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Wednesday, October 28, 2015

Favorites from #FallCUE 2015

Saturday I attended my very first Fall CUE in Napa and was feeling pumped, energized, and inspired all day! (Only the one day, unfortunately, since I still had to work on Friday...sad.) And in the spirit of #connectedtl month and a #bettertogether attitude, I wanted to make sure to share out my finds since sharing is caring, after all.

So here, in no particular order, are my biggest take-aways from this year's #FallCUE at American Canyon High School in Napa:
  1. Want to add a little dramatic effect to your next presentation? 
    • Throw a blank slide into the slideshow and watch everyone in the room pause to look at you! 
    • Love this tip from @RooseveltBSD and can't wait to see all the looks of confusion in a room full of faces when I try this one!
  2. Recognize the shared wisdom in the room...
    • @Kfairchild6 and @msjlura reminded us that when presenting to or training adult learners, don't forget that most will come in with some kind of knowing more about something than you do
    • Utilize the shared wisdom... how can everyone in the room contribute something to the learning?
  3. Badging. That is all.
  4. Badge my colleague made for
    me on Sat. after I figured out the
    Table of Contents feature in GDocs!
    • I might have known before last Saturday, but now it's confirmed... badging is THE thing right now!
    • I earned badges as a Girl Scout years and years ago... pretty sure they still do that, so really I guess it just never went away and now we're expanding the idea into different industries as a motivator. Works on me! I started earning my CUE badges as soon as I arrived at the event!
    • I didn't attend any sessions myself, but I learned a great strategy for using badging in PD from my CampbellUSD TOSA PIC who dropped into a session-- have teachers earn badges for completing trainings, level up, and earn compensation for earning certain numbers of badges or levels... I like this idea! And the idea that some teachers might also be able to "test out" of trainings and earn badges for topics that they are already proficient in. 
  5. @ArcherEdTech is way better than me at playing "Remember When..."
    • Turns out I need to work on my creative story-telling skills...
    • AND I love this as another way of "funning up" my PDs! ...Been focused a lot on making PD fun since our #TOSAchat on the topic last month , so I'm adding this to the bag o' tricks!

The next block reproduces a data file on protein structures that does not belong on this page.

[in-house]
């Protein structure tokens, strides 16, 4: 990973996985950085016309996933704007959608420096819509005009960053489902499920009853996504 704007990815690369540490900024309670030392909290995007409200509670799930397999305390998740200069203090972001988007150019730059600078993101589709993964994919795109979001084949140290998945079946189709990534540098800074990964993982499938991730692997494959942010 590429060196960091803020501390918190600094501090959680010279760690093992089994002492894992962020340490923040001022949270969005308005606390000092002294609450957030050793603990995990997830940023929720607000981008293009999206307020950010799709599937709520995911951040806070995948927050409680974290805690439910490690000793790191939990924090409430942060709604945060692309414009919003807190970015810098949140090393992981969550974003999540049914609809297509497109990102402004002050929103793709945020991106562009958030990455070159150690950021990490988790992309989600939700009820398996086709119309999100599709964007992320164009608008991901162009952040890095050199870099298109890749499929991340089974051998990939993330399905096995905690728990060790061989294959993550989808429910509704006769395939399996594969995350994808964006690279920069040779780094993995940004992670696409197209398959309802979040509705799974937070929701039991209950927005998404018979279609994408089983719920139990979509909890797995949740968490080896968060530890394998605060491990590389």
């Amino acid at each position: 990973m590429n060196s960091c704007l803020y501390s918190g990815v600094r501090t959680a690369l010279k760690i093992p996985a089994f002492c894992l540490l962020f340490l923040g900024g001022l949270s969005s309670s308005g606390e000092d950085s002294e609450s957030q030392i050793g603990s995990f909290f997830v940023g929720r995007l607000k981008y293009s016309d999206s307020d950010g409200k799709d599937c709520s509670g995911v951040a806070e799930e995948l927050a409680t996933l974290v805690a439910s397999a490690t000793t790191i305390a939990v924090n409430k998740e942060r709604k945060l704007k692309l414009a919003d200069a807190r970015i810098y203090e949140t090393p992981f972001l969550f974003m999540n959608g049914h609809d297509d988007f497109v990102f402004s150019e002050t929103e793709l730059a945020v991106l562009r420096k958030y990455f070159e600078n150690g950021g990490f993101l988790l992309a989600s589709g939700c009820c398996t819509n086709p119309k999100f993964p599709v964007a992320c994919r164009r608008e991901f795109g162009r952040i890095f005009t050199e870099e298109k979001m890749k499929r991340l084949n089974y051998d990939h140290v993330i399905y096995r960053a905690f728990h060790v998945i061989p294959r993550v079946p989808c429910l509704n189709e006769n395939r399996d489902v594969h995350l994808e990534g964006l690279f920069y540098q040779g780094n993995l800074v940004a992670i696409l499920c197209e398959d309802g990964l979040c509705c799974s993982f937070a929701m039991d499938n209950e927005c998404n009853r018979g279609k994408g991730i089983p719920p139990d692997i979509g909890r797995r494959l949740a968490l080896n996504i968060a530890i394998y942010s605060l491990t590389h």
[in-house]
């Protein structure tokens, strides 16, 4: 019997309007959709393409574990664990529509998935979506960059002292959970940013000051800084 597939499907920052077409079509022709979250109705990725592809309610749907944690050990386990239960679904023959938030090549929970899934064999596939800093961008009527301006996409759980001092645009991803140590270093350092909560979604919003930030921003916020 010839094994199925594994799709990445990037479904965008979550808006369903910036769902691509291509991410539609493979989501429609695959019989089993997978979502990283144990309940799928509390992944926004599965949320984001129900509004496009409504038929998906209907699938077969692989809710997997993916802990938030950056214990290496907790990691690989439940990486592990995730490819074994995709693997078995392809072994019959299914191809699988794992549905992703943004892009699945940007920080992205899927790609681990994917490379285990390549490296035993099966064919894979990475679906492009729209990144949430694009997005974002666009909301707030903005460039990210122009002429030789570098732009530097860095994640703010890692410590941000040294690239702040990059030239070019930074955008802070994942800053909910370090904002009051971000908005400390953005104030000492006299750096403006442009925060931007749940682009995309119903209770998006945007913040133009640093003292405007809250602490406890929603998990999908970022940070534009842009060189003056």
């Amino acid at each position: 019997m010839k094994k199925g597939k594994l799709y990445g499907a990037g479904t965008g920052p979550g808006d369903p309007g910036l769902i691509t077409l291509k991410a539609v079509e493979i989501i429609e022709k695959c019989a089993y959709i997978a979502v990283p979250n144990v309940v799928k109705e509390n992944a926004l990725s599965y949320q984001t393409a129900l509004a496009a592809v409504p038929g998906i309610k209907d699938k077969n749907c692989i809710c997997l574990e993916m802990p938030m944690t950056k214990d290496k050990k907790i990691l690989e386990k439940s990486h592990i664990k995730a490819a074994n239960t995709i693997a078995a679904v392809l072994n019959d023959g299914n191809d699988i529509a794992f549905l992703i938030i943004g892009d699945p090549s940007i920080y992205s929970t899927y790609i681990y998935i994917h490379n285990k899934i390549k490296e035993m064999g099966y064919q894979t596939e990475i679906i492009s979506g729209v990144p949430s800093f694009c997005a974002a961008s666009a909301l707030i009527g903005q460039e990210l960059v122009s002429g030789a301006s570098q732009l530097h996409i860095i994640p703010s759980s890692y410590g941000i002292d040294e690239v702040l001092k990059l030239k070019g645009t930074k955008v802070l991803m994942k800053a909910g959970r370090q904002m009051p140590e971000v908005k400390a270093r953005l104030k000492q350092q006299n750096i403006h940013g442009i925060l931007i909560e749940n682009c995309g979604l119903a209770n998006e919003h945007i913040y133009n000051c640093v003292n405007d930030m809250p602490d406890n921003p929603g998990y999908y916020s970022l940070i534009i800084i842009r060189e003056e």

6. @TheWeirdTeacher is just as cool in person as he seems online. 
    • Thanks for the selfie :)
This guy!

Click to view our notes from Fall CUE 2015

Sunday, October 18, 2015

Thinking about blending instruction? Tips for getting started!

Thinking about blending instruction? Blended learning environments (classrooms utilizing a mix of face-to-face learning and digital instruction) provide a number of benefits to student learning. Students can work at their own pace, instruction can be differentiated across multiple levels, and the use of technology for learning prepares students for the future.

One of the biggest changes for students in a blended learning environment, though, is the need to work more independently and to rely on peers as resources, and less on the teacher as the main source of information.

That being said, there is some scaffolding that you'll need to do in order to create a blended learning environment in your classroom that runs smoothly:

1) Don't take a teacher group during the first few blended sessions
-Students will need to practice independence
-It will take students some time to get used to using resources other than the teacher when they need help
-Provide a poster or "cheat sheet" for students to access when they help figuring out where to go when they have a question

2) Put "tech help" policies in place so that students won't get slowed down and won't need to disturb the teacher group when a tech issue arises.
-Consider having student tech leaders in class to assist with this

3) Create an "Ask 3" rule to encourage students to use each other as a resource for help first.

4) What other resources do students have in class for help?
-During whole class lessons, take notes on chart paper, posters, or have students take notes in journals
-Create a subject-based/topic-based walls
-Create a class website where lesson notes are posted (or a YouTube channel where video notes and lesson videos are posted)